High & Dry surveys the legacy of human enterprise in the California desert. Together, writer/historian Christopher Langley and photographer Osceola Refetoff document human activity, past and present, in the context of future development.
Trinity Street in Mojave, California is short. It runs three blocks from Highway 14 (Sierra Highway) to the Mojave High School football field. The football field has grass, unlike most of the yards on Trinity Street. Dirt yards are good for saving water, bad for a sense of suburban decorum and manicured gentility.
This street is a cross-section of the lower economic strata of the United States. It begins with unemployed, transient populations without anchors passing through the community. In a short distance, the housing turns into lower middle-class homes, with families employed in the economy yet struggling to make ends meet. The street also has a self-appointed “king” who we meet later. He wanders through the area, confused, disoriented, and searching for his family, which is located in another town. Whether drugs, alcoholism, extended incarceration, mental illness, or all four are causes, King Joey represents an extreme example of what plagues the area, the state, and the country. If poverty is to be addressed in any meaningful way, Trinity Street is a template worth studying to better understand our social and economic challenges.
The road has bland architecture trending towards cream-colored stucco and unadorned fences. It is nearly eight o’clock in the morning, and no one in the three blocks has apparently left for work. The residents generally appear unemployed. There is no headlong rush out the doors to be on time for work. Fifteen minutes later two mothers, one in pajama pants, both in slippers, are herding children to the family cars to drive them to the elementary school three blocks away. The parents are unwilling to let the children walk to school. A few people stride by from other streets, neither rushing nor dawdling. They appear to be on errands or on their way to work, but they have allowed enough time.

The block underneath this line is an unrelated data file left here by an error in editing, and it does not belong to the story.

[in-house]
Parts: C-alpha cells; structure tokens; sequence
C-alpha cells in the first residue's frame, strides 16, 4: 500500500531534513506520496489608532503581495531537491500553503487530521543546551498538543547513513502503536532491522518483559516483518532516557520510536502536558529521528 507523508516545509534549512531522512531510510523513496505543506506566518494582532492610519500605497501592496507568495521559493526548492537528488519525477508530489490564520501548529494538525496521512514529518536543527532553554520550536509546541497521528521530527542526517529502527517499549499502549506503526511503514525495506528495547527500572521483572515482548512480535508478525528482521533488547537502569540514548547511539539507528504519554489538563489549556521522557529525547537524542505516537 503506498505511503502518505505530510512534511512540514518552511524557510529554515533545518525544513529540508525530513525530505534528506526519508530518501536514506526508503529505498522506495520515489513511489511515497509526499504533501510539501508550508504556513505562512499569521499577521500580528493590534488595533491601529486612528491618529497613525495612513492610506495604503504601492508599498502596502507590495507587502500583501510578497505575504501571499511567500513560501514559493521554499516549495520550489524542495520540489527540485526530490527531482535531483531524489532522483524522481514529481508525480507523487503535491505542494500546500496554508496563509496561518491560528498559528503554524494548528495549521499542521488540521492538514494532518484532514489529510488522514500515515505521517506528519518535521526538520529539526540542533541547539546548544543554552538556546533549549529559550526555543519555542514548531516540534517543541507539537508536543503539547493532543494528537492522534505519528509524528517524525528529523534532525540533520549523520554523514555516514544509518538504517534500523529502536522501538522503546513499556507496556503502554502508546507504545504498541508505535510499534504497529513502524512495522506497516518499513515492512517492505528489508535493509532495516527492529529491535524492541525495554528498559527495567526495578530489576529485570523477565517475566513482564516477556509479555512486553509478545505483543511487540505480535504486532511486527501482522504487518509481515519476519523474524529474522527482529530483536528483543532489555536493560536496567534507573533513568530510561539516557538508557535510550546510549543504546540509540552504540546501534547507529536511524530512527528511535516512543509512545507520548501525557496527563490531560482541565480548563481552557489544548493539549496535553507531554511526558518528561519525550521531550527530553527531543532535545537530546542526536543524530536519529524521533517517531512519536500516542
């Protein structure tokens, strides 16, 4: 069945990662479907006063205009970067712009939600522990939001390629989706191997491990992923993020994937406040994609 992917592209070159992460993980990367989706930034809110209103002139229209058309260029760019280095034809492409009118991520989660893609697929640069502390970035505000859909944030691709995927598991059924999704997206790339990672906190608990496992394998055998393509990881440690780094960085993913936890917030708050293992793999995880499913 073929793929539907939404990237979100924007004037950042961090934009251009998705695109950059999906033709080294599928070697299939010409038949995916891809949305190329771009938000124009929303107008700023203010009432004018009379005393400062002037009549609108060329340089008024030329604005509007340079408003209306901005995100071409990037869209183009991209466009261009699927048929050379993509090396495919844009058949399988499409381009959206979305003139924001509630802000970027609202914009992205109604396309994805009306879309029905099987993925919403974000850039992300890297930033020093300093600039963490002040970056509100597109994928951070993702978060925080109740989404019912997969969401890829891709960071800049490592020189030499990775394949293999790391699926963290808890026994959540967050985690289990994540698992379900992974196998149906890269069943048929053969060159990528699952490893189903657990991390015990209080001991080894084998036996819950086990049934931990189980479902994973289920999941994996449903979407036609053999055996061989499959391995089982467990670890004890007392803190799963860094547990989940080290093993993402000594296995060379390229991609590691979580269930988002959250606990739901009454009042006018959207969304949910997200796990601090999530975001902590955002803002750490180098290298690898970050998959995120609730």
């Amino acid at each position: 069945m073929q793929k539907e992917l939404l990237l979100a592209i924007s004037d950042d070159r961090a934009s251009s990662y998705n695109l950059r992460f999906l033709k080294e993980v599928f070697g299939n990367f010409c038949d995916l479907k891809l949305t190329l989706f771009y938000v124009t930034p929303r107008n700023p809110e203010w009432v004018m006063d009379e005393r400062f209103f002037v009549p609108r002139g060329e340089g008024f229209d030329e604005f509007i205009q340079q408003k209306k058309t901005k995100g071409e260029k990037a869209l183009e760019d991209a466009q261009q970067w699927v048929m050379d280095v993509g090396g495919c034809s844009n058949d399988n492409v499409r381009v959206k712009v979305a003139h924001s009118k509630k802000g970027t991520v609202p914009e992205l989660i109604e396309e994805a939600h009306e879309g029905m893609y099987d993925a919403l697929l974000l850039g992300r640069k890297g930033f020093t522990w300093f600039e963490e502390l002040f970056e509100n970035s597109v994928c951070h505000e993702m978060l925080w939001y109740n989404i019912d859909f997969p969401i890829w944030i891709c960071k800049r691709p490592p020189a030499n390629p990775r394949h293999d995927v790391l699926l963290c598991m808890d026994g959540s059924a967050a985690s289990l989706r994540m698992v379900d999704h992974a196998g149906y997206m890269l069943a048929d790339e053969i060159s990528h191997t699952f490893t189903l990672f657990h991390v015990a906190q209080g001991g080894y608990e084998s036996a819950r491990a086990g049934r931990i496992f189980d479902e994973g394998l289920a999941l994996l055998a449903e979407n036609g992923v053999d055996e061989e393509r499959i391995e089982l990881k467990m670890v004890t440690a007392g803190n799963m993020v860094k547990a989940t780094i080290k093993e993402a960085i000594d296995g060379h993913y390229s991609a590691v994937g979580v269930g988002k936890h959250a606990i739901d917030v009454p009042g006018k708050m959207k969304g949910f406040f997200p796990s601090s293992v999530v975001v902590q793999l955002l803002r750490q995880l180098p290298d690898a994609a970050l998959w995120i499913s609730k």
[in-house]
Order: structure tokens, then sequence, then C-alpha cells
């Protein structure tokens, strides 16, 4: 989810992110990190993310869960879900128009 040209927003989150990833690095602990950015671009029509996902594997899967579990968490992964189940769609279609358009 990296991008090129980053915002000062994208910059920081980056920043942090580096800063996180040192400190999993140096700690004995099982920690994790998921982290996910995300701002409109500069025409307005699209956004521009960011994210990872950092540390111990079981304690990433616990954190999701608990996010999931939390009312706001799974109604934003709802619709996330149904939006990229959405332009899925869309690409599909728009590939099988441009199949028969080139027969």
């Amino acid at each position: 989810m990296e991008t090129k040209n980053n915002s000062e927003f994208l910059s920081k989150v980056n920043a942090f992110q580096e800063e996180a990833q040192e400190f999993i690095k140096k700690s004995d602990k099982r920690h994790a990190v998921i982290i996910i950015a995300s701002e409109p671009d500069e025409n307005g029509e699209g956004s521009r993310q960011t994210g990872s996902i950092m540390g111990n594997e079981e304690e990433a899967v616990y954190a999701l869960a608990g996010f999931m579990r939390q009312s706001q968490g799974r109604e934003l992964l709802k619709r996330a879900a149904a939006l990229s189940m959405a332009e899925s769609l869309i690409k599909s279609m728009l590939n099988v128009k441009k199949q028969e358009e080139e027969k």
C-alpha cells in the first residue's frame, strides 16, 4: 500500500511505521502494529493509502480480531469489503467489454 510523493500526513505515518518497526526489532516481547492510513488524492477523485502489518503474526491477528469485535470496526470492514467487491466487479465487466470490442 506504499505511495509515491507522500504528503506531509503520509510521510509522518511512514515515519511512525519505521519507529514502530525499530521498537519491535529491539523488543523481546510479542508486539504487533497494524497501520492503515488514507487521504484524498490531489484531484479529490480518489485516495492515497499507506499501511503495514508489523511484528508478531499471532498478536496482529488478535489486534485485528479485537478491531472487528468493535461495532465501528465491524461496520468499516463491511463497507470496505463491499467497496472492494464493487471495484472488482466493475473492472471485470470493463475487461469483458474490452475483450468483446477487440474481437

Otherwise, Trinity Street is empty, although most houses show signs of habitation. There feels like something is wrong on Trinity Street. Is it the unemployment rate over ten percent when the rest of the country is approaching five percent? Looking down the street, large green energy projects, both windmills marching into the wind and large tessellations of solar panels announce that once there were jobs here. They required trained technicians and construction workers, not just uneducated day laborers. Now, minimal teams are left to maintain, monitor and inspect these cutting-edge industrial projects.
Our original goal had been to capture the sign in front of the Liquor Jr. Store that advertised “Ice Ammo” the evening before at the “golden hour.” Photographers love the light of the hour just at dawn and then again at dusk. The CalTrans sign hovers next to the highway, bracing as the periodic pulses of traffic signal the after-work stampede to somewhere else. The sign says “No Parking Any Time” but somebody, presumably the storeowner, has posted larger, distracting Rockstar billboards there. Our debate is always how much to alter the composition to perfect the image.
Customers are constantly coming and going. Each time there is a shrill, annoying din as if some warning was needed to announce each person’s presence. They are happy, at times almost joyful, as if they are picking up party refreshments. They are generally people of color. There is a strong, if superficial, sense of sociability. Is that an indication of a more durable community or just an ingrained protocol of strangers crossing paths and asking “How’s it going?” For some imperceptible reason, they don’t manifest as embedded in the local economy. Nothing and no one is really connecting here on the street corner. Other customers are morose, sullen with eyes downcast. America has an alcoholic culture where booze is necessary for relaxing and having a good time. Alternatively, people use liquor for self-medication or to kill the pain of depression, a sense of uselessness, and isolation.